Donald Moffat, Veteran Actor, Dies at 87
Donald Moffat, stage actor and movie star, died at 87 in his Sleepy Hollow home in New York on Dec. 20, according to the New York Times. Moffat, who made his Broadway debut in Under Milk Wood, went on to appear in 18 additional shows. Tony Award Nominations include two 1967 Tony Awards for Best Actor in a Play for his performances in The Wild Duck and Right You Are If You Think You Are. He is survived by his wife, four daughters, 10 grandchildren, and three great-grandchildren.
A Man of Broadway
The actor was born in the United Kingdom in 1930 and moved to American when he was 26 years old. Lynn Moffat told The New York Times her father was “anxious” to leave the UK.
“One reason he was anxious to leave England was the class system,” she said. “He hated it. And he loved Americans. He met many American G.I.s in Totnes, in Devonshire, where he lived as a boy. It was in the American sector for the D-Day invasions. He also met many Americans after the war at the Royal Academy of Dramatic Arts, where he studied, including his first wife, Anne Murray.”
Donald Moffat was rarely accorded top billing in Broadway theater. However, when he played Falstaff, Shakespeare’s bravest coward, wisest fool and most ignoble knight, in Joseph Papp’s 1987 production of Henry IV, Part 1 at the Delacorte Theater in Central Park, he shone brightly. Mainly a comic figure, Falstaff, a sidekick to Prince Hal, the future King Henry V, embodies a depth more common to major Shakespeare characters.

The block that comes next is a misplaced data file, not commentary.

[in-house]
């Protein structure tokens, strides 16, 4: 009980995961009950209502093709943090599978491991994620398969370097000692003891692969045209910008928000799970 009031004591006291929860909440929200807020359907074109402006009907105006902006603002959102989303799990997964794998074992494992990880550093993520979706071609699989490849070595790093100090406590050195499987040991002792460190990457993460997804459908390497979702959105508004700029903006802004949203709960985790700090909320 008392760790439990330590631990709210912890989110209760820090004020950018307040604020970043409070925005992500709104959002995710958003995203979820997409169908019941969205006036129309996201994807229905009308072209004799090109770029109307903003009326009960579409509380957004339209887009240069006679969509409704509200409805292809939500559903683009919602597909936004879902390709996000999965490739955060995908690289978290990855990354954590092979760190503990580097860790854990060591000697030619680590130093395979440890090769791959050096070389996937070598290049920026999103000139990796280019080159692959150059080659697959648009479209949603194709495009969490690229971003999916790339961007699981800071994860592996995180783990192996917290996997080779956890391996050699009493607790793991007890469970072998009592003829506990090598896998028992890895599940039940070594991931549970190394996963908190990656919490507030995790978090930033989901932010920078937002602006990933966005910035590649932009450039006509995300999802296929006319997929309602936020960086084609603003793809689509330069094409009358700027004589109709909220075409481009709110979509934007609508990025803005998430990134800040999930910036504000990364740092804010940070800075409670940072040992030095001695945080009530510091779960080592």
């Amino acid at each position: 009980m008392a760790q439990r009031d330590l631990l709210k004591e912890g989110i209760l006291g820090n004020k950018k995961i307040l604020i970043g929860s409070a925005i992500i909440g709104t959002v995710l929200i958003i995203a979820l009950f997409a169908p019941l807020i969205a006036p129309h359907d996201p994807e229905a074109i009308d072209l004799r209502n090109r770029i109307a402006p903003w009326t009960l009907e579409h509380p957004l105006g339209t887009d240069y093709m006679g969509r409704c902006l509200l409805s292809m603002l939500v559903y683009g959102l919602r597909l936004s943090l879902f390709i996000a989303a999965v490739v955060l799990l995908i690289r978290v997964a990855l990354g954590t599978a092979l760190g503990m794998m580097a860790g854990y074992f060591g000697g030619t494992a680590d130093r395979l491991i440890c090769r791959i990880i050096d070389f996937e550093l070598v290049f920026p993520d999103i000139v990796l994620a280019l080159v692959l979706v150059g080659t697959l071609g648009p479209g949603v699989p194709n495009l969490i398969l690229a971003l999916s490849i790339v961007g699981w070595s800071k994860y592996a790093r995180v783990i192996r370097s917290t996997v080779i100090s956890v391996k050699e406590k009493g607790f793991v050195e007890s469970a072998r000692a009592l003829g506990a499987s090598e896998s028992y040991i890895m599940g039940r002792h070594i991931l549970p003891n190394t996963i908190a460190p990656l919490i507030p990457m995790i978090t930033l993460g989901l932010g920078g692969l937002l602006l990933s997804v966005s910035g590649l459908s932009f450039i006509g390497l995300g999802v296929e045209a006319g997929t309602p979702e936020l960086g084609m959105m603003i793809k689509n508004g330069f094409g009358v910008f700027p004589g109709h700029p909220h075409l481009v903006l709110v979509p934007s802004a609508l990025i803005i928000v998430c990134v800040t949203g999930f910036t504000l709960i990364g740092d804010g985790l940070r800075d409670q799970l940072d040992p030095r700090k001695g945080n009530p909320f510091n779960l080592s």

“He is the con artist extraordinaire and the liar par excellence,” Donald Moffat told The New York Times before going on. “He has no income, but he lives fairly well, entirely by his wits. He gets trapped into being exposed, but he always finds his way out — so on to another level. There are all kinds of variations on that theme throughout the play.”
A Star to Many
He appeared on television in One Life to Live, Logan’s Run, and The New Land. Among Donald Moffat’s better-known film roles were Garry, the station commander, in John Carpenter’s The Thing (1982), Lyndon B. Johnson in Philip Kaufman’s The Right Stuff (1983), and in Costa-Gavras’s Music Box (1989).
Other film credits included Rachel, Rachel (1968), The Trial of the Catonsville Nine (1972), The Great Northfield Minnesota Raid (1972), Showdown (1973), Earthquake (1974) and Winter Kills (1979).
Take a look at one scene in the film Clear and Present Danger (1994), where the CIA agent Jack Ryan (Harrison Ford) bursts into the Oval Office and threatens to expose a plot involving President Bennett (Donald Moffat).
Moffat retired from acting in 2005 and one of his last entertainment-associated appearances was in an off-Broadway production of A Few Stout Individuals in 2002.
Memorial details are not available at this time.